My wife has a hard time sleeping without some kind of noise in the background. I have a hard time sleeping if there are any noises unless the sound is familiar and comforting. This has led to one of the biggest compromises of our marriage - “The Andy Griffith Show.”
I’m a very big fan of the show and have seen every episode so many times that its sound provides a comforting sort of white noise that I can easily sleep through. So each night as we’re turning in, we turn on the 24/7 Andy Griffith channel on Pluto and let it play all night.
Having a show play all night long every night for years means I’ve picked up on a few new things. The most surprising detail I've noticed is there was actually someone credited with being in charge of continuity. As much as I love the show, I’ve never seen a show with more continuity issues than “The Andy Griffith Show.”
Andy’s show didn’t let continuity get in the way of a good gag or stop them from recasting a favorite actor in a multitude of different roles. For instance, in the first episode of the show (other than the pilot), bumbling Deputy Barney Fife mentions being Sheriff Andy Taylor’s cousin as a punchline to a joke about nepotism and the relationship is never brought up again after the first two episodes. Allan Melvin, best remembered as Sam the butcher from The Brady Bunch, appeared as nine different characters, usually as a bad guy.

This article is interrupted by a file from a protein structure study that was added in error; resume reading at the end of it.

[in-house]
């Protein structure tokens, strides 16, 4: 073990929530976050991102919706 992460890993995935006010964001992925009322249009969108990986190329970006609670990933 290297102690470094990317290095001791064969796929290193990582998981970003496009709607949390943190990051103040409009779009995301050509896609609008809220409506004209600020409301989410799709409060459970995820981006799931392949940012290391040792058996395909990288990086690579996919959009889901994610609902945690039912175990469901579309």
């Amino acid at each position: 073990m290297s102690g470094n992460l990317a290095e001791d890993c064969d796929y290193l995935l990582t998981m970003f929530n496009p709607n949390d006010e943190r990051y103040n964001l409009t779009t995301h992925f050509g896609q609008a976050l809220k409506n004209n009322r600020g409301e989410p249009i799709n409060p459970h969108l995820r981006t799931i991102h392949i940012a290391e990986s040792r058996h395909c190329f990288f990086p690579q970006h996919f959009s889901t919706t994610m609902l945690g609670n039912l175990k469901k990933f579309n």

In more continuity issues, sometimes Barney is referred to as Bernard P. Fife, when at other times he is called Bernard Milton Fife or Bernard Oliver Fife. In some episodes Barney can sing quite well while in others, entire episodes are built around him being a horrible singer.
Andy, along with Aunt Bee and Opie, live in the same house throughout the run of the series but sometimes the address is 332 Maple Rd. and other times it is at 24 Elm St. - what a continuity nightmare! And there are also plenty of problems with beloved character Floyd the Barber, played by the great comic actor Howard McNear. In one episode, however, he is portrayed by a different actor, Whitney Huffman. And, speaking of Floyd, sometimes he is married with a son, Norman. In other episodes he is single without a child with no mention of him being divorced or widowed. In an episode where Barney gives the governor’s car a ticket, the license plate on the limo says “Noth Capolina.”
I could probably fill at least three more columns talking about inconsistencies on “The Andy Griffith Show,” but none of these things takes away from its status as one of the greatest shows in TV history. They are just interesting tidbits which are telling of the very different way in which we consume media now. While I definitely love shows like “Lost” or “The Mandalorian” which build a highly detailed world of their own with plenty of fodder to spend hours obsessing over, the old-school simplicity of shows that were wholesome and funny just for the sake of being wholesome and funny is something I think we could use more of.
So, every night, my wife and I will continue to take a trip to a simpler time in Mayberry, Noth Capolina.
Standard Managing Editor Seth Wright can be reached at (931) 473-2191